FOR IMMEDIATE RELEASE
FRIDAY, JANUARY 23, 1998
PLANT COMPANY PLEADS GUILTY IN TOBACCO FRAUD INVESTIGATION
WASHINGTON, D.C.--DNA Plant Technology Corporation (DNAP) pleaded guilty
today to one misdemeanor count of conspiracy to violate the Tobacco Seed Export
law, the Department of Justice announced. Sentencing was set for a
The plea is the first criminal conviction in the Department's continuing
investigation of the tobacco industry. As part of its plea agreement,
DNAP agreed to cooperate with the government's investigation.
The Department's Fraud Section and the U. S. Attorney's office for
the District of Columbia said DNAP pleaded guilty before Chief Judge Norma
Holloway Johnson to a criminal information filed in U.S. District Court for the
District of Columbia charging it with conspiring to send tobacco seed to
several foreign countries without a federal permit (18 U.S.C., Sec.
DNAP, based in Oakland, California, is a biotechnology company that
develops and improves various plant varieties through genetic engineering and
advanced breeding technique".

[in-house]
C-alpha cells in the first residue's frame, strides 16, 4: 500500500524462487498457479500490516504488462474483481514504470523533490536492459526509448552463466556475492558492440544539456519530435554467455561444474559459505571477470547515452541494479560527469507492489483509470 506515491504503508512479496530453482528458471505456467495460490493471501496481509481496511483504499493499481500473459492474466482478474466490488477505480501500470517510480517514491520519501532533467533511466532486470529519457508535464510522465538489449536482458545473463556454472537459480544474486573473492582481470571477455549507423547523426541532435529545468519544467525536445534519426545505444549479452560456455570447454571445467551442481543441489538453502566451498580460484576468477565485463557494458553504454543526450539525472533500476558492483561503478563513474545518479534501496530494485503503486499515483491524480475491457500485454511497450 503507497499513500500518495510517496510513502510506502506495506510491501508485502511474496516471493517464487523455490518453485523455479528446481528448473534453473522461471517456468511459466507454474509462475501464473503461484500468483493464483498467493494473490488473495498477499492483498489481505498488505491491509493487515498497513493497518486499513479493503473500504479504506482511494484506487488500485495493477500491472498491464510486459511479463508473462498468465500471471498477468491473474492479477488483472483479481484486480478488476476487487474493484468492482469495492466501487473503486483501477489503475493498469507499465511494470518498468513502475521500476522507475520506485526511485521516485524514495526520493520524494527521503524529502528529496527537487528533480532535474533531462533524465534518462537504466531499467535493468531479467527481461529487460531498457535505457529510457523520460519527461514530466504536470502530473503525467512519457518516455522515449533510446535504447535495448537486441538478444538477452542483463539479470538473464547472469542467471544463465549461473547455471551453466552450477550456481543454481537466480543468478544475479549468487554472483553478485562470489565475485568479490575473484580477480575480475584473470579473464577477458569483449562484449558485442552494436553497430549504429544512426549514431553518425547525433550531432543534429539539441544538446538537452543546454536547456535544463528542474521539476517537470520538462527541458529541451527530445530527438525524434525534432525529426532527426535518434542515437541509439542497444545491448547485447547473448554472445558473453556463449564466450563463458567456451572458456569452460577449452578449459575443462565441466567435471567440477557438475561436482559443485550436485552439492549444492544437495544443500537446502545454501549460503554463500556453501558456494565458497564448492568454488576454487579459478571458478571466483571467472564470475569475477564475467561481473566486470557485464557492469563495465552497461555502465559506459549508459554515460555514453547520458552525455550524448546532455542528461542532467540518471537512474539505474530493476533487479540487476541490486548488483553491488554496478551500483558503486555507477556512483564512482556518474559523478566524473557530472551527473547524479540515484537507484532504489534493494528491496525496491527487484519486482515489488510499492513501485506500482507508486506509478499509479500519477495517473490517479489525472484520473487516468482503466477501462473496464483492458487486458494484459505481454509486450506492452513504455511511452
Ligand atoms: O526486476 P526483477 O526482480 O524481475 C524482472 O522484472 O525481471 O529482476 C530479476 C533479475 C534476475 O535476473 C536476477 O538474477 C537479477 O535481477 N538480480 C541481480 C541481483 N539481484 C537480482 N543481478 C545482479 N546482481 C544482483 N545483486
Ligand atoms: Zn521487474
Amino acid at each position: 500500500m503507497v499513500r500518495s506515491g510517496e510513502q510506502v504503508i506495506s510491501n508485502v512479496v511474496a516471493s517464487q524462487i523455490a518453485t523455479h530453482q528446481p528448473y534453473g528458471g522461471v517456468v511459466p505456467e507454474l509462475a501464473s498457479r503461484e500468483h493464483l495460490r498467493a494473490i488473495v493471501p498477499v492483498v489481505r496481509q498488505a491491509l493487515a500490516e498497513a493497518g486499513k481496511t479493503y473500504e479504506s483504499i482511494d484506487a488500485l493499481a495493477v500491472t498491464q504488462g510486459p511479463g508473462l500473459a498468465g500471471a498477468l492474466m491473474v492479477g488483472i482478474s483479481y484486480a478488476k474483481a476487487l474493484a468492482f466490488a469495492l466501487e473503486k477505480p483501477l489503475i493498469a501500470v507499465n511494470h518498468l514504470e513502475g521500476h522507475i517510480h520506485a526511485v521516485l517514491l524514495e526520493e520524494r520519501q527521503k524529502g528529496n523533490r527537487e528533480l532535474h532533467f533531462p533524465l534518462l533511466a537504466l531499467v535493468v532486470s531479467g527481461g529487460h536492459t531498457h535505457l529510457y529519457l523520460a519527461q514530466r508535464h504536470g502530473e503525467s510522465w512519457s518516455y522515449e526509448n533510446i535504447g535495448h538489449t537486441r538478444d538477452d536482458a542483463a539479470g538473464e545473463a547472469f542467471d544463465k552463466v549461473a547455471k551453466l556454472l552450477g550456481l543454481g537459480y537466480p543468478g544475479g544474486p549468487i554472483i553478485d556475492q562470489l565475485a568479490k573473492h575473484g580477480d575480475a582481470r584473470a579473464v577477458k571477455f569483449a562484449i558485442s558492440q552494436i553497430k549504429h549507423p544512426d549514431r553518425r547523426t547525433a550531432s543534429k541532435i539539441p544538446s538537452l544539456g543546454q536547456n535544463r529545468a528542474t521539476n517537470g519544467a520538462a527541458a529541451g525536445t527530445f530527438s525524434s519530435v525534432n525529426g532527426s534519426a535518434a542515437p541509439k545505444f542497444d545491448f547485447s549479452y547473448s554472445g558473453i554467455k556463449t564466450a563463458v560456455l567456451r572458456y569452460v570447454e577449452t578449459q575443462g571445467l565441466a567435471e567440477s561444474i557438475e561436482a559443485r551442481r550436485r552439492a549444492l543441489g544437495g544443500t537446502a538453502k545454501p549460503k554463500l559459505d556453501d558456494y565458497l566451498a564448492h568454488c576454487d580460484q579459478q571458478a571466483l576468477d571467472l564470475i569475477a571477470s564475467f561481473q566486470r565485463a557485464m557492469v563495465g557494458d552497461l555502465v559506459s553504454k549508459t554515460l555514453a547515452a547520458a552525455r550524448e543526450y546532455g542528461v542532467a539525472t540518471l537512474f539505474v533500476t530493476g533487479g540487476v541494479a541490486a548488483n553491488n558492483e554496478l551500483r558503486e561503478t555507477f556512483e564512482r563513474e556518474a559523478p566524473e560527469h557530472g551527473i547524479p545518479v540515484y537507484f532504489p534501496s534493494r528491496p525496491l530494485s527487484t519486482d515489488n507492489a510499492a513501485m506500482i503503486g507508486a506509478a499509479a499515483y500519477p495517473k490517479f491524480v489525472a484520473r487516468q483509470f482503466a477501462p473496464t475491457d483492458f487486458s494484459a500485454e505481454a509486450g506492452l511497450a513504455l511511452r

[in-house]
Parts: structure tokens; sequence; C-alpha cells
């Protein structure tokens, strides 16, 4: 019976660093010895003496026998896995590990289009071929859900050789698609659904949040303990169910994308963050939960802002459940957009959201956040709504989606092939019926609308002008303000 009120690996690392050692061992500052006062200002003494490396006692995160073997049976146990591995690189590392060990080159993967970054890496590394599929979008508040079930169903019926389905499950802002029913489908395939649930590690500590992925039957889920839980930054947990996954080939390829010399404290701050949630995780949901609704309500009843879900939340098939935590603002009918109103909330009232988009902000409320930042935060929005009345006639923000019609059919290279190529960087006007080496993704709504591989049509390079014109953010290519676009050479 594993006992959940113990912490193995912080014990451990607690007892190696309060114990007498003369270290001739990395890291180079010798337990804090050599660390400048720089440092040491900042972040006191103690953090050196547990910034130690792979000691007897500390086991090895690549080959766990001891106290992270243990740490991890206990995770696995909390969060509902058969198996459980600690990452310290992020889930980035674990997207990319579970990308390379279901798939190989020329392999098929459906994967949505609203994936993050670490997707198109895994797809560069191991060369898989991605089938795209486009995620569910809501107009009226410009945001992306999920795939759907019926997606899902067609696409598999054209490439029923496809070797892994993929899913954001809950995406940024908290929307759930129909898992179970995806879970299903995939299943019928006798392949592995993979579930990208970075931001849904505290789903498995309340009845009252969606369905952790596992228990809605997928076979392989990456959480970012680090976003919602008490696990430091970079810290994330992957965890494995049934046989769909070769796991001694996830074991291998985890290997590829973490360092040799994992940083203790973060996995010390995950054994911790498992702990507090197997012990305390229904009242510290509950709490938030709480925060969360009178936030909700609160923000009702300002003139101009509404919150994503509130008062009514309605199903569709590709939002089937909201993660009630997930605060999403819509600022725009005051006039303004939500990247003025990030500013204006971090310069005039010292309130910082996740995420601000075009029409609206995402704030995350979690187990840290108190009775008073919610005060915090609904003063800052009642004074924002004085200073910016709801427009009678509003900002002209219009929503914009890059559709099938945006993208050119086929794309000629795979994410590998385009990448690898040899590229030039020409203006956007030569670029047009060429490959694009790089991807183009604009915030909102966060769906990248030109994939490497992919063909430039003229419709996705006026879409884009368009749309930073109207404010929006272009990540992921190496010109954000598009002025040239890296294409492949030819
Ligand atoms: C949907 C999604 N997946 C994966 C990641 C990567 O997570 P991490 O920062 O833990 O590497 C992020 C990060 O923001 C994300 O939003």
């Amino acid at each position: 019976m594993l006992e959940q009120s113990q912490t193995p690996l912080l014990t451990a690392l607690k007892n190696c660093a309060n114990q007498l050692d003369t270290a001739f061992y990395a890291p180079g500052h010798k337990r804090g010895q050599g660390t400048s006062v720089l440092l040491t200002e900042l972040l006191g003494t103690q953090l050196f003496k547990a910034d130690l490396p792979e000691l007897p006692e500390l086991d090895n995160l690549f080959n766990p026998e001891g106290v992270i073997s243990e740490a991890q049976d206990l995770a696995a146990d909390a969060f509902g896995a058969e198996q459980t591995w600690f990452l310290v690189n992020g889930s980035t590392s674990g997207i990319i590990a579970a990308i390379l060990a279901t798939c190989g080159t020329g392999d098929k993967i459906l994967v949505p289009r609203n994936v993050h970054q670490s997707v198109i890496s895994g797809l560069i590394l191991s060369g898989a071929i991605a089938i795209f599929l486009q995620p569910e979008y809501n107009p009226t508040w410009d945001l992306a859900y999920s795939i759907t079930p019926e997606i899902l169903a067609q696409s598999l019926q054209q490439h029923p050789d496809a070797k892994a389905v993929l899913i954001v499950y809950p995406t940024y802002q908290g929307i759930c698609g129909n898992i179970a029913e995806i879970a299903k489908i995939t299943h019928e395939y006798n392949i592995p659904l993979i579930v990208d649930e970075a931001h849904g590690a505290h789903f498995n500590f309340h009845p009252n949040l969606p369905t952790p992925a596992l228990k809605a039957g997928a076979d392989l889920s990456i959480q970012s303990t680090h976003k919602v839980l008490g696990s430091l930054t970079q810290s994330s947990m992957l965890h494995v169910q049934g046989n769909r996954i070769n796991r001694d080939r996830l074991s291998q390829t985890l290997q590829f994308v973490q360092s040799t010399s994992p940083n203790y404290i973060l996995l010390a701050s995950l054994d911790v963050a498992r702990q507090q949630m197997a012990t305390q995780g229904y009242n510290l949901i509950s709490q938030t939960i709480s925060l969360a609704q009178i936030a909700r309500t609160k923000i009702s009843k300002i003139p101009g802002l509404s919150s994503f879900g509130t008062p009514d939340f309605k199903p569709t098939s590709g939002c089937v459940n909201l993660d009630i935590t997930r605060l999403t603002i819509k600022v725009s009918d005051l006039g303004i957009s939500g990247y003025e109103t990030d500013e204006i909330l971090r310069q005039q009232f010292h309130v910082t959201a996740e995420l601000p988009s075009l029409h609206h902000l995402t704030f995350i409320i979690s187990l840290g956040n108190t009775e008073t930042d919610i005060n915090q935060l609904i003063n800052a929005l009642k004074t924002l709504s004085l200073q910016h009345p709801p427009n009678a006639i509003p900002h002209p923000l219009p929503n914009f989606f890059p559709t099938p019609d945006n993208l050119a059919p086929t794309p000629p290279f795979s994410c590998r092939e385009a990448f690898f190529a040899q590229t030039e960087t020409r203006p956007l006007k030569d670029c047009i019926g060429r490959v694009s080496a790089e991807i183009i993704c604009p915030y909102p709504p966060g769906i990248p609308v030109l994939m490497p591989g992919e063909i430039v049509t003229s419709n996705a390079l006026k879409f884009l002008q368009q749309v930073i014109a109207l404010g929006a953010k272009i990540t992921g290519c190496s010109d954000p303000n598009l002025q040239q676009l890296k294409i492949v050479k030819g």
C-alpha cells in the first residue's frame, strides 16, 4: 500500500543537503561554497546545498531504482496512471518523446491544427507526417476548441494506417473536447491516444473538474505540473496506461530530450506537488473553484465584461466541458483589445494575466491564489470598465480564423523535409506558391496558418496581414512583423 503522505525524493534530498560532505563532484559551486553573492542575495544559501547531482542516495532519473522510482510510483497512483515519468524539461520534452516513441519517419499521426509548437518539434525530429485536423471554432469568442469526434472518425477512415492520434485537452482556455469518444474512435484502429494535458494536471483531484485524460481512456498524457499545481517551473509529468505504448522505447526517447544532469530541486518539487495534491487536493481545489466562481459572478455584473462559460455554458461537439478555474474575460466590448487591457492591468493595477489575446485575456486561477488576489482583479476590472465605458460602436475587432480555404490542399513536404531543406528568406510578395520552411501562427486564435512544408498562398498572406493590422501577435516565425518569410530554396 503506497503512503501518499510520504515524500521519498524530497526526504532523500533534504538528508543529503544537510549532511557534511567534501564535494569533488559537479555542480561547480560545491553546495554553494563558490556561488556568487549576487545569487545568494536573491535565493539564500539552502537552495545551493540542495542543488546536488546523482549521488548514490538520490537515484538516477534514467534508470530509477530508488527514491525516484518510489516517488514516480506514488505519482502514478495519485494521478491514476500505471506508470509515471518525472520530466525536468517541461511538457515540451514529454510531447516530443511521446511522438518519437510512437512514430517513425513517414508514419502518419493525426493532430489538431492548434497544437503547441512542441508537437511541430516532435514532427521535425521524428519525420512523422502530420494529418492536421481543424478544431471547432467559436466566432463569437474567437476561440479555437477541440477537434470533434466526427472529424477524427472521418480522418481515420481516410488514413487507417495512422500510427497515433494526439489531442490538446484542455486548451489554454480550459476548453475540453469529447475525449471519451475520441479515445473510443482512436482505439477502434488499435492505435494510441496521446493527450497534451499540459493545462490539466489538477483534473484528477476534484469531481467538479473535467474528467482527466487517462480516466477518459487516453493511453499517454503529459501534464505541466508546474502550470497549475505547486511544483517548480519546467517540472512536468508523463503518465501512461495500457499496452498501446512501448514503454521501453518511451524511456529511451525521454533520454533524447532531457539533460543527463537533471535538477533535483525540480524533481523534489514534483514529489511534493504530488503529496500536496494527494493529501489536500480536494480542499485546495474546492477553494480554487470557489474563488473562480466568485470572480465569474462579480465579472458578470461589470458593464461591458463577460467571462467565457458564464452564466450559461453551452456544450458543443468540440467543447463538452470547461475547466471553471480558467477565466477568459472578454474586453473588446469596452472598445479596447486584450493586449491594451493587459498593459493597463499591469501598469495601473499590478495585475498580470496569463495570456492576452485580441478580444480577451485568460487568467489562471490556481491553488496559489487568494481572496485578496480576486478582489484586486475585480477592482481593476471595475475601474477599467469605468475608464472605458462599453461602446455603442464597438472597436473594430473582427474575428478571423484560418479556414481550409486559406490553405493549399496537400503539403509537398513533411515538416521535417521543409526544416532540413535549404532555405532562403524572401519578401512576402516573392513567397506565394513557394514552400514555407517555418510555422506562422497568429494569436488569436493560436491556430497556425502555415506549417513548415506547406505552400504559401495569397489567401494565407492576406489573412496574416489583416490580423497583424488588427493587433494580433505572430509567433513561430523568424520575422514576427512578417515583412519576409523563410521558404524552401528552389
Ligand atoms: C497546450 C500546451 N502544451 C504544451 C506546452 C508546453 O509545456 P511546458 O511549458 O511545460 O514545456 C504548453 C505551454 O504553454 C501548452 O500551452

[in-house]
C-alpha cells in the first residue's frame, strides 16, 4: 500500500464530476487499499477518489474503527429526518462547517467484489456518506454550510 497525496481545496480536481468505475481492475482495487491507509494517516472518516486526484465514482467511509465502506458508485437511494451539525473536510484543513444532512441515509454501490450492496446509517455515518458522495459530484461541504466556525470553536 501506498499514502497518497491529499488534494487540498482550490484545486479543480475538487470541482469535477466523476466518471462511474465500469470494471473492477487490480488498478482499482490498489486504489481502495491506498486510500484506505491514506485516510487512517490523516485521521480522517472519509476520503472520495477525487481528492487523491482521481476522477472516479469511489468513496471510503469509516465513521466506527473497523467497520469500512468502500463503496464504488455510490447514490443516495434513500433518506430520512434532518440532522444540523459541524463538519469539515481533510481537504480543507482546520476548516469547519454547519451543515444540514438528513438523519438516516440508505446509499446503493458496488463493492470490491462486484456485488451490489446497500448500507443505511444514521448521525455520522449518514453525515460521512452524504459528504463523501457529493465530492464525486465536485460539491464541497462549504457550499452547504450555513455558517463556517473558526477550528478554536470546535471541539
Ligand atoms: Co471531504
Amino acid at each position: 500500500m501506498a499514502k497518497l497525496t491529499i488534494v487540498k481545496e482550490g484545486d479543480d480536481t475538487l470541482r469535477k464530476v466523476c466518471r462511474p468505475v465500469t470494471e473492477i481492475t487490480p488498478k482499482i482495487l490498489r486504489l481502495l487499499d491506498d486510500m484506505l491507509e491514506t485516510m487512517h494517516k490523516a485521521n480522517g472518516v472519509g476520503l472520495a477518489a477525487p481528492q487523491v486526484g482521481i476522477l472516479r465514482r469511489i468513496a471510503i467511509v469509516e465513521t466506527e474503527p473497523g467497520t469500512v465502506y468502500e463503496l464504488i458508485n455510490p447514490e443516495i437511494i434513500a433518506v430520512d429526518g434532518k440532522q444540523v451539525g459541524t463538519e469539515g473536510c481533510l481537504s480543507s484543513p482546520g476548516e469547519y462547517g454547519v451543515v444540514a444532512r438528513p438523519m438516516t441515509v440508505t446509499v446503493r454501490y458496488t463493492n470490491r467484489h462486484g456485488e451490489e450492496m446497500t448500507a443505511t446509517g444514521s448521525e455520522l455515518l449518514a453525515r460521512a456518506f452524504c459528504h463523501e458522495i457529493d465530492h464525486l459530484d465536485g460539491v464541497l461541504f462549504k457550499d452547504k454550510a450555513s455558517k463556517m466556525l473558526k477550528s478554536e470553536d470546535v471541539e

According to the information, DNAP entered into a contract in 1983 with a
United States tobacco company (which, as an unindicted co-conspirator, the
government declined to name as a matter of policy), to grow and improve
high-nicotine lines of tobacco.
The information charged that DNAP conspired with the tobacco company and
its Brazilian affiliate to violate a law that prohibited the export of tobacco
seed from the United States without a permit. It charged that
employees of DNAP and the tobacco companies, from 1984 through 1991, conspired
to illegally export tobacco seeds to Brazil and a number of other countries to
develop tobacco with a high nicotine content The law prohibiting such exports
was repealed in 1991.
The government said employees of DNAP and the tobacco company
illegally shipped the seed by air express or courier and hid it on themselves
to smuggle into Brazil while traveling.
One of the tobacco company's goals, said the information, was to develop a
reliable source of high-nicotine tobaccos that could be used to control and
manipulate the nicotine levels in the company's cigarettes. The government also
charged that during an investigation of the tobacco industry by the Food and
Drug Administration in 1994, DNAP knowingly concealed from the FDA information
about its contract with the tobacco company and the export of tobacco
The maximum penalty for the misdemeanor violation is a fine of $200,000 or
twice the pecuniary gain to DNAP under the contract.
The Justice Department praised the work of the Federal Bureau of
Investigation (FBI) squad dealing with the tobacco investigation.
the criminal probe .
will there be a deal? .
a look at the depositions .
big tobacco - what's at stake .
links & readings .
tapes & transcripts .
frontline online .
web site copyright 1995-2014
WGBH educational foundation